Post Graduate/Graduate Diploma or Graduate Certificate3.3-10.110.1
    Bachelor degree9.4-21.821.8
    Advanced Diploma/Diploma11.3-11.611.6
    Certificate III/IV21.7-21.121.1
    Year 1227.4-18.118.1
    Year 118.1-4.84.8
    Year 10 and below18.7-12.512.5

    You can work as a Warehouse Administrator without formal qualifications, however, they may be useful. A VET (Vocational Education and Training) course in warehousing operations might be helpful. Traineeships may be available.

    Checks, licences and tickets

    You may need:

    • high risk work licence
    • forklift licence
    • driver's licence

    Thinking about study or training?

    Before starting a course, check it will provide you with the skills and qualifications you need.

    • Compare Vocational Education and Training (VET) courses, providers and student outcomes on the My Skills website.
    • You might be interested in Transport and Logistics Training Package VET training pathways on the AAPathways website.

    Or check out related courses on Job Outlook.

    The course listings on this page are provided by Good Education Group.

    Employers look for Purchasing and Supply Logistics Clerks who interact well with others, are organised, trustworthy and responsible.

    Filter Skills & Knowledge

    Knowledge

    These are important topics, subjects or knowledge areas.

    1. English language

      43% Skill level

      English language including the meaning and spelling of words, rules of composition, and grammar.

    2. Production and processing

      35% Skill level

      Raw materials, production processes, quality control, costs, and ways of making and distributing goods.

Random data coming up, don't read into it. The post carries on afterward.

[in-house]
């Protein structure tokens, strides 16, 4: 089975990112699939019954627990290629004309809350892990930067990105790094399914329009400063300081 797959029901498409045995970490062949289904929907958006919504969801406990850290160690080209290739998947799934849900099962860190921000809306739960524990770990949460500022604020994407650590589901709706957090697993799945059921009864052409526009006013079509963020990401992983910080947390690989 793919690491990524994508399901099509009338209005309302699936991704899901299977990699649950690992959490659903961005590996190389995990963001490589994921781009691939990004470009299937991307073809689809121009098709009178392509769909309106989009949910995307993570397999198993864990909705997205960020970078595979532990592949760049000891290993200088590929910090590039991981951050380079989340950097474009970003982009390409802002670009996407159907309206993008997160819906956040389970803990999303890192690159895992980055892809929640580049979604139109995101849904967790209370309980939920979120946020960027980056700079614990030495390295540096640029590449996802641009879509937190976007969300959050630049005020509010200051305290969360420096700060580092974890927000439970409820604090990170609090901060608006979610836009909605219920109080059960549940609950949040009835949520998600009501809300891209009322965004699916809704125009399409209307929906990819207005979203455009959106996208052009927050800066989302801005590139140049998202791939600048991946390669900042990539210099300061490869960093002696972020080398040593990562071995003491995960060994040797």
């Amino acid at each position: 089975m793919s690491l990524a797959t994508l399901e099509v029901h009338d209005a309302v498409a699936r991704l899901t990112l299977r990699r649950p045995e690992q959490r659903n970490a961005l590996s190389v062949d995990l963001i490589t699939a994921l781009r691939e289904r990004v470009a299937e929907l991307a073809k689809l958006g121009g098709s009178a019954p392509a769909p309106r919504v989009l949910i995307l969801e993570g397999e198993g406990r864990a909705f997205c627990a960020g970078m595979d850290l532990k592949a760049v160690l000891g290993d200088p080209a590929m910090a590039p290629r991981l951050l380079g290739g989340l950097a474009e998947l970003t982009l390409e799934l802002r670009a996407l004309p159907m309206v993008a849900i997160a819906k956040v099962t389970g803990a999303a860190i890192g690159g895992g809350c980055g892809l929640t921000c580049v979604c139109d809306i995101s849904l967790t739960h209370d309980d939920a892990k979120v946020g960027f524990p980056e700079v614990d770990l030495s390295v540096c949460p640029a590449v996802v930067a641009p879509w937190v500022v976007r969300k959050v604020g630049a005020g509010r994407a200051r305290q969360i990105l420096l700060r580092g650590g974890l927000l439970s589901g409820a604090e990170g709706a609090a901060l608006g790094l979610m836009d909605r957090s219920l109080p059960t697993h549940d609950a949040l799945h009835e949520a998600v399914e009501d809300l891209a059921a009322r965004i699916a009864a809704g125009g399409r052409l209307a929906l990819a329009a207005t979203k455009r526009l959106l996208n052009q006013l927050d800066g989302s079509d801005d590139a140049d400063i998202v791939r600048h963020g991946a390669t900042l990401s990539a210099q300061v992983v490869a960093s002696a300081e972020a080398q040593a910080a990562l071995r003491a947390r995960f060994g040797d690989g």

3. Customer and personal service

      34% Skill level

      Understanding customer needs, providing good quality service, and measuring customer satisfaction.

    4. Computers and electronics

      29% Skill level

      Circuit boards, processors, chips, electronic equipment, and computer hardware and software, including applications and programming.

    5. Mathematics

      24% Skill level

      Arithmetic, algebra, geometry, calculus, or statistics.

    Occupational Information Network
    O*NET is a trademark of the U.S. Department of Labor, Employment and Training Administration.
    The skills and importance ratings on this page are derived from the US Department of Labor O*NET Database Version 21.2, 43-5081.03 - Stock Clerks- Stockroom, Warehouse, or Storage Yard.

    Learn about the daily activities, and physical and social demands faced by workers. Explore the values and work styles that workers rate as most important.

    Filter Work Environment

    Demands

    The physical and social demands workers face most often are shown below.

    1. Face-to-face discussions

      99% Important

      Talk with people face-to-face.

    2. Being exact or accurate

      91% Important

      Be very exact or highly accurate.

    3. Spend time standing

      83% Important

      Spend time standing at work.

    4. Using your hands to handle, control, or feel

      82% Important

      Spend time using your hands to handle, control, or feel objects, tools or controls.

    5. Contact with people

      81% Important

      Have contact with people by telephone, face-to-face, or any other way.

    Occupational Information Network
    O*NET is a trademark of the U.S. Department of Labor, Employment and Training Administration.
    The skills and importance ratings on this page are derived from the US Department of Labor O*NET Database Version 21.2, 43-5081.03 - Stock Clerks- Stockroom, Warehouse, or Storage Yard.